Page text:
Concerns raised over new Secretary of State nominee

MaryKent Wolff
Staff Writer

News_MaryKent_Pompeo_Gage Skidmore flickr

PC: Madison Hoffmann

The appointing of current C.I.A director Mike Pompeo, a former congressman from Kansas, to Secretary of State has raised alarms for civil rights groups across the country.

“My concern is that Mr. Pompeo has left a trail of horrific, inaccurate, bigoted statements and associations vis-à-vis Muslims around the world,” said former director of the State Department’s office of religion and global affairs Shaun Casey.

Pompeo sponsored legislation that would have recognized the Muslim Brotherhood as a terrorist organization during his time as a congressman. The most well-known case of Pompeo’s sentiments that are causing alarm, however, took place two months after the bombing of the Boston Marathon, when he took the floor of the House to condemn American Muslim leaders for a lack of response to the attack.

“Silence has made these Islamic leaders across America potentially complicit in these acts,” Pompeo said. When Pompeo was informed that his statement was incorrect, as multiple American Muslim organizations had released statements or organized support, he did not release an apology or response.

Pompeo will be replacing Secretary of State Rex Tillerson under President Donald Trump. While there is expected to be little outcry from the Senate, national organizations such as the American Civil Liberties Union (ACLU) are asking senators involved in Pompeo’s approval to reconsider.

Other concerns stem from Pompeo’s ties to anti-Muslim groups. In 2016, Pompeo accepted the National Security Eagle Award from Act for America (ACT), a group whose local chapters are known for protesting the inclusion of Islam in textbooks and the building of mosques. ACT chapters have also supported “anti-Shariah” bills in various states.

“Imagine if this stuff had been said about Jews, or African-Americans or Chinese-Americans,” said Wa’el Alzayat, former Middle East expert for the State Department. “And yet, we’re living with an administration that is actually rewarding people with racist views or racist associations with some of the highest positions in our government.”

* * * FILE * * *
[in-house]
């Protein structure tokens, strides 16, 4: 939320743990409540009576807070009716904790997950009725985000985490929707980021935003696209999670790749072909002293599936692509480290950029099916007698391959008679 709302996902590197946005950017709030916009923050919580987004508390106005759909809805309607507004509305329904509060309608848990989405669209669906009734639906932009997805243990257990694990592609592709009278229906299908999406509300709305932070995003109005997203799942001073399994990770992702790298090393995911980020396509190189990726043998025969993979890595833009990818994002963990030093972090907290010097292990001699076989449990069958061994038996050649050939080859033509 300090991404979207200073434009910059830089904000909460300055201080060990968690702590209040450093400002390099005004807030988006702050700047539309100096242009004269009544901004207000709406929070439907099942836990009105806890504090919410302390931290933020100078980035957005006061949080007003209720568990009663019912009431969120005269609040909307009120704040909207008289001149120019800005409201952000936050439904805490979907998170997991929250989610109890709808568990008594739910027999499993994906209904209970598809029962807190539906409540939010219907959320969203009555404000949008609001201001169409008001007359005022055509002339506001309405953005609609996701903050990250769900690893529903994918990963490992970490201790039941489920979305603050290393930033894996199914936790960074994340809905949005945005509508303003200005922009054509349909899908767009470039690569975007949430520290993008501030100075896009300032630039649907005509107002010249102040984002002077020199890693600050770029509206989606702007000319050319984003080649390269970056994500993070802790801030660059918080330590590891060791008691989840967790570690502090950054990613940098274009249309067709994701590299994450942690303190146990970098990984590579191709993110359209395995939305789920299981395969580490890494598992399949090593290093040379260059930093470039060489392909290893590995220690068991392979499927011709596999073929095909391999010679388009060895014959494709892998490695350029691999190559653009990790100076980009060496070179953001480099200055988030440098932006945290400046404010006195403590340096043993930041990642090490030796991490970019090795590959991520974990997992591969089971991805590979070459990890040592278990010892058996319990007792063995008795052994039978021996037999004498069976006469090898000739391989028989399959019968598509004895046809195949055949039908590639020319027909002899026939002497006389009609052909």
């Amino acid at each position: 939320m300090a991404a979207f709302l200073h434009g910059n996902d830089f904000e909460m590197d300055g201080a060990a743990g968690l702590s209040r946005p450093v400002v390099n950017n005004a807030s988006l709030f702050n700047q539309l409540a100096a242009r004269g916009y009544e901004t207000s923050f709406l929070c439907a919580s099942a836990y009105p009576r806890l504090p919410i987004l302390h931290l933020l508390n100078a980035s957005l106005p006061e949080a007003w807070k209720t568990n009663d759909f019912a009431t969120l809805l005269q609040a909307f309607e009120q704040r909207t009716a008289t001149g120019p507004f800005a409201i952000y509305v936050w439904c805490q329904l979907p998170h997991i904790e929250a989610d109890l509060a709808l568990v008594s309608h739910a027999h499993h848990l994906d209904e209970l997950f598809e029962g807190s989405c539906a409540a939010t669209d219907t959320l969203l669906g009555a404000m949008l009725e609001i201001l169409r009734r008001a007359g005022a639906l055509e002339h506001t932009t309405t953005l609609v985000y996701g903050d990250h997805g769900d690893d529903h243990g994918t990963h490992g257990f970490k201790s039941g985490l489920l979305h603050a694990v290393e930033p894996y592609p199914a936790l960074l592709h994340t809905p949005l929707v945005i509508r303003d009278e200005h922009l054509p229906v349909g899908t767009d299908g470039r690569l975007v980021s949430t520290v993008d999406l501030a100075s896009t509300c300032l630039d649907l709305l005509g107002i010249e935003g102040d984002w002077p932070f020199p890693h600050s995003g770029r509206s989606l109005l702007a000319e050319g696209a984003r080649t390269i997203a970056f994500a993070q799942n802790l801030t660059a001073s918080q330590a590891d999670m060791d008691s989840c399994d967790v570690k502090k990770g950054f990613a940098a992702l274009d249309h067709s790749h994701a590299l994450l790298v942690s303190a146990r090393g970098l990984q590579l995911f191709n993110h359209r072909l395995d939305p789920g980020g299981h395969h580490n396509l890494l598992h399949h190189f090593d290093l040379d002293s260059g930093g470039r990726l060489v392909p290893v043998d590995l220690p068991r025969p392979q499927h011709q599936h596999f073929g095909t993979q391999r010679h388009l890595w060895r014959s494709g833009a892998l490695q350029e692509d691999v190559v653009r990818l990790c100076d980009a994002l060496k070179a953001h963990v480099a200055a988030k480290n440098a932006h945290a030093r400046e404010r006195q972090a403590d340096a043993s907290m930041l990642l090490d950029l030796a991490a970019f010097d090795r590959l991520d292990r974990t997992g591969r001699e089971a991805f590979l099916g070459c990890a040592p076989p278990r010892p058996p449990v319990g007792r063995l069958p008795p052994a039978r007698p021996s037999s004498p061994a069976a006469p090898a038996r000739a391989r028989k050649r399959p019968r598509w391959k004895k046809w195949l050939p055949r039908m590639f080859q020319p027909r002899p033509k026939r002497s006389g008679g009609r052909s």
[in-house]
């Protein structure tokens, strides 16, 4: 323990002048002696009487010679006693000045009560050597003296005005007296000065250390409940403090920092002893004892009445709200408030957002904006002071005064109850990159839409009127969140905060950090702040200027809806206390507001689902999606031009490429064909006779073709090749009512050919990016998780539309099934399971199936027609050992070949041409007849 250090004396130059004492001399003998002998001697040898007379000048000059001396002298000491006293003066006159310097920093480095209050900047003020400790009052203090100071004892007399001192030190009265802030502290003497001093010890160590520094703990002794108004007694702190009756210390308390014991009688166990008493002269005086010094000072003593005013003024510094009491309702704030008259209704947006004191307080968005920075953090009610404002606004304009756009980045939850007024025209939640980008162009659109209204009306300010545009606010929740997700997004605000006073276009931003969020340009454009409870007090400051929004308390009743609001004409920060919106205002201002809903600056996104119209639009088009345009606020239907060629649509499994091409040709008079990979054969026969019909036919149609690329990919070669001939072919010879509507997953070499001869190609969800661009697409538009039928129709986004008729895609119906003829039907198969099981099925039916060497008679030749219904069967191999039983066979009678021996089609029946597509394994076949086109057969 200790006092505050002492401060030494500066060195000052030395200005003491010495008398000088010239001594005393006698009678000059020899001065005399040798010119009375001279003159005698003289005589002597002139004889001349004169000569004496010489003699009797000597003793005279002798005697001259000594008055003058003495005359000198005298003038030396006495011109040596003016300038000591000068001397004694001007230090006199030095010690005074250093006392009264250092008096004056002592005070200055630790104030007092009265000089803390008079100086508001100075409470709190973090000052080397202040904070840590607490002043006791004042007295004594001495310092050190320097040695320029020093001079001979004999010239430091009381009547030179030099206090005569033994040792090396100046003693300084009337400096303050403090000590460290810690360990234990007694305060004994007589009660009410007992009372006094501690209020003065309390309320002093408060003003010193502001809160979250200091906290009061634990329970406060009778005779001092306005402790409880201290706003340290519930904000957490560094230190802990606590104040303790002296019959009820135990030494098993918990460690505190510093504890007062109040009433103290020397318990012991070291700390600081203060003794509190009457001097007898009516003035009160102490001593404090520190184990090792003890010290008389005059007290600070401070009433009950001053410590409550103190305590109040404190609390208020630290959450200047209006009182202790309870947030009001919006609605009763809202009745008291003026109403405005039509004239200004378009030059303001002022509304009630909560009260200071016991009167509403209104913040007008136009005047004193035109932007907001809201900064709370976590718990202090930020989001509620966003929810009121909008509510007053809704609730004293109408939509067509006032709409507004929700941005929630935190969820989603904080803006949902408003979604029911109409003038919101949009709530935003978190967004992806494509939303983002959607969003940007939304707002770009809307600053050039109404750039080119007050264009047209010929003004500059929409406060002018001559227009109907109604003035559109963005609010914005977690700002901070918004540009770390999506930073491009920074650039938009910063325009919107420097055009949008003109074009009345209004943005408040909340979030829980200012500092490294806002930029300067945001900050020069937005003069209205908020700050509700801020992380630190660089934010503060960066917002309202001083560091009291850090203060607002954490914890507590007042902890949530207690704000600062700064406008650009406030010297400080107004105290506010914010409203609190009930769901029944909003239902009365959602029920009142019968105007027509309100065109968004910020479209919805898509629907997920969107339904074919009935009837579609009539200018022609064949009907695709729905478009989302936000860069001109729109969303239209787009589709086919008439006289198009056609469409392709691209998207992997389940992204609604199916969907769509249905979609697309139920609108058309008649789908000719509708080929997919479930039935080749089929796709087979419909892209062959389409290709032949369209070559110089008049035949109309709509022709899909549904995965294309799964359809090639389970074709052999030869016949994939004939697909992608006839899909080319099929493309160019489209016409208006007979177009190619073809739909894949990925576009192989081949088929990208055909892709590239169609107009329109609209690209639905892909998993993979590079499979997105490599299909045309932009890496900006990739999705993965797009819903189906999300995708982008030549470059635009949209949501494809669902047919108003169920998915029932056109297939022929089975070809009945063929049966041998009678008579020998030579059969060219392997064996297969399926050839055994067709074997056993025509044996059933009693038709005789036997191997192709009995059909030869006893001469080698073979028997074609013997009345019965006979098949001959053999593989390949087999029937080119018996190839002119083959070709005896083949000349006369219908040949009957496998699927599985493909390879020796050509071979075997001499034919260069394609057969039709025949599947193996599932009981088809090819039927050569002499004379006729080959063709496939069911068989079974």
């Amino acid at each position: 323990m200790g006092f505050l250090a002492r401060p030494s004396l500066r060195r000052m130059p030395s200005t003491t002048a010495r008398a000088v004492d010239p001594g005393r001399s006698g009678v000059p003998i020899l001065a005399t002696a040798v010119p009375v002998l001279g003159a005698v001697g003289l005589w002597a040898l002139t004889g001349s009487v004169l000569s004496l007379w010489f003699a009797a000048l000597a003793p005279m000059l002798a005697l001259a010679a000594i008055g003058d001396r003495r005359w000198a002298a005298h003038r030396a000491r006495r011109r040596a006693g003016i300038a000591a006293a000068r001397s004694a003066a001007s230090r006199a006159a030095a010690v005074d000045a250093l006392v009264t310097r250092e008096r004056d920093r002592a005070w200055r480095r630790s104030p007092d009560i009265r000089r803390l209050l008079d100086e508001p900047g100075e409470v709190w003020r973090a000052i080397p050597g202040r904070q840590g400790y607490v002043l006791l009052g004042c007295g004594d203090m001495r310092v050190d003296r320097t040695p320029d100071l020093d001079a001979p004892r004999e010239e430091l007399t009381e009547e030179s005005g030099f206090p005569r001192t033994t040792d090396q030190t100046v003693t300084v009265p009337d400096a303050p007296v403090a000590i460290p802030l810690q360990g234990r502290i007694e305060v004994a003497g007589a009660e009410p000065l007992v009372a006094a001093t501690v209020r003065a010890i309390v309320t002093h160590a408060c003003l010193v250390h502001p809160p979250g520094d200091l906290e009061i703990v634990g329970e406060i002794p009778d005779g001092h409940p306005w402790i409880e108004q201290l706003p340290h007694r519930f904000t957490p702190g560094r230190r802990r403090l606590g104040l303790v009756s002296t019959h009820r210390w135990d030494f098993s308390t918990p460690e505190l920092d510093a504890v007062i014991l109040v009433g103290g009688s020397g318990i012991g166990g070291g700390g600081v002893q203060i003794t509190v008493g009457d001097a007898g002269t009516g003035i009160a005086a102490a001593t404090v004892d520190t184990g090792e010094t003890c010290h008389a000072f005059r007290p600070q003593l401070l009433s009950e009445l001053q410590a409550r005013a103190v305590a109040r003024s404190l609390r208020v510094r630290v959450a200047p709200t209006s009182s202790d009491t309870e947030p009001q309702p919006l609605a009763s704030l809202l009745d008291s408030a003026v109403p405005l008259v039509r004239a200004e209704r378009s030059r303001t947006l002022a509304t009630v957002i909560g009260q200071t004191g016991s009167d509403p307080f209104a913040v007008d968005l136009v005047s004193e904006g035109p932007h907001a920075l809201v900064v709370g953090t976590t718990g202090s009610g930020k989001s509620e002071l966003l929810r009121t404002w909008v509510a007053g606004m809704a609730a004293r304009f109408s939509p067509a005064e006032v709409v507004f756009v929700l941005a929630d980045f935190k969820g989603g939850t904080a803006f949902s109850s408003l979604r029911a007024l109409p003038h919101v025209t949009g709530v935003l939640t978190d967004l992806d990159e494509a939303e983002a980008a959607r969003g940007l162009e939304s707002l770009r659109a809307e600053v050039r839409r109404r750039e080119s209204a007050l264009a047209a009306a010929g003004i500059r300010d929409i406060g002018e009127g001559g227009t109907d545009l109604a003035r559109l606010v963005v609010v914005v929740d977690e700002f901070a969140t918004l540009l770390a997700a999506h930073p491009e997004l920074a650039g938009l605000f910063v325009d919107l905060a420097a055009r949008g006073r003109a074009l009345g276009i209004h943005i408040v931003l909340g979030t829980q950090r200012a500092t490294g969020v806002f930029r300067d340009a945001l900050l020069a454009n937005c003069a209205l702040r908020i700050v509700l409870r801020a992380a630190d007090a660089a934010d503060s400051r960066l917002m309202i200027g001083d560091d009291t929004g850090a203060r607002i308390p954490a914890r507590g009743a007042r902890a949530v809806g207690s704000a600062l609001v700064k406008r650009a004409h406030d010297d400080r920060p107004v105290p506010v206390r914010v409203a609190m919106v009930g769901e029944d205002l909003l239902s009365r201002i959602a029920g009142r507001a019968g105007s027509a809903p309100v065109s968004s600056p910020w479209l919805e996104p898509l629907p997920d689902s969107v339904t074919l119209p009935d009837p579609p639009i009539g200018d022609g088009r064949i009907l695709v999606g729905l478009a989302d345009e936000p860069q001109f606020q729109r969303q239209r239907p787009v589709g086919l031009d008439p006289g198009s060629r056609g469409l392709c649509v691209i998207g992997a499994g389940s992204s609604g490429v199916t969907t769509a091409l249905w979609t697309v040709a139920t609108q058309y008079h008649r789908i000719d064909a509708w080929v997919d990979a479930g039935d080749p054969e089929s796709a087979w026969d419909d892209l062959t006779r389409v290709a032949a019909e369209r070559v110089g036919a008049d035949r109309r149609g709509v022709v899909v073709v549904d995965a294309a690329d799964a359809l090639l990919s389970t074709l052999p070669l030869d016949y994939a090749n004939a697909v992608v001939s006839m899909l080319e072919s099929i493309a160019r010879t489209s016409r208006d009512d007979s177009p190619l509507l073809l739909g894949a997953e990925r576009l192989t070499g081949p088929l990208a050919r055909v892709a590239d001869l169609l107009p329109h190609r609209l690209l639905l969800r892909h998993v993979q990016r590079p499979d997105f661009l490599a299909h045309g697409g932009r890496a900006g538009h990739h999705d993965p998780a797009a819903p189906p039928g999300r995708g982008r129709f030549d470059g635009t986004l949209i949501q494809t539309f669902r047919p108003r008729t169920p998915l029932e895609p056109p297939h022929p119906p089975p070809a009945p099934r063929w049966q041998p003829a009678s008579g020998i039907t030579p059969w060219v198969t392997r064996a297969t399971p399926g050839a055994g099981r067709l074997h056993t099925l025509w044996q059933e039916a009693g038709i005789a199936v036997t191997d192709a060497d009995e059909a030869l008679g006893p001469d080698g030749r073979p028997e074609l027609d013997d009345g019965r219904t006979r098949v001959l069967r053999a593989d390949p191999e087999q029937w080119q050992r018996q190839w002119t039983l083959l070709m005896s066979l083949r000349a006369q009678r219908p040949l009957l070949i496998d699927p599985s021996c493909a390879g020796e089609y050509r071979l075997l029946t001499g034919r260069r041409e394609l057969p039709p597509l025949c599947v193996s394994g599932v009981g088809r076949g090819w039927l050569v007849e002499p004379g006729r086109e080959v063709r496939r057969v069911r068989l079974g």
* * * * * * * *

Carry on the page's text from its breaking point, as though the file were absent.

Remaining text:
Similar allegations have been raised regarding Trump’s choice for national security advisor, John R. Bolton. Bolton is also a former United Nations (UN) advisor and chairs the Gatestone Institute, a think tank that has promoted articles about the “Islamization” of European countries by Muslim immigrants.

“This is just another way of demonizing a broad swath of American Muslims,” said Faiza Patel, co-director of New York University School of Law’s  Liberty and National Security Program at the Brennan Center for Justice.

Muslim leaders and groups are not the only Americans concerned. Six liberal Jewish organizations released a joint statement calling the appointment of Bolton “dangerous.” Bolton will not need to be approved by the Senate.

“This willingness to support anti-Muslim bigotry violates fundamental Jewish and democratic values of tolerance, equality and respect,” the statement read.

Both Bolton and Pompeo are tied to groups and individuals who promote the philosophy that Islam is a political ideology instead of a religion. Despite this, Pompeo said in his confirmation hearing for the C.I.A. last year that he believed in making the CIA’s workforce diverse and that working with countries with majority Muslim populations could be beneficial when providing intelligence to the United States.



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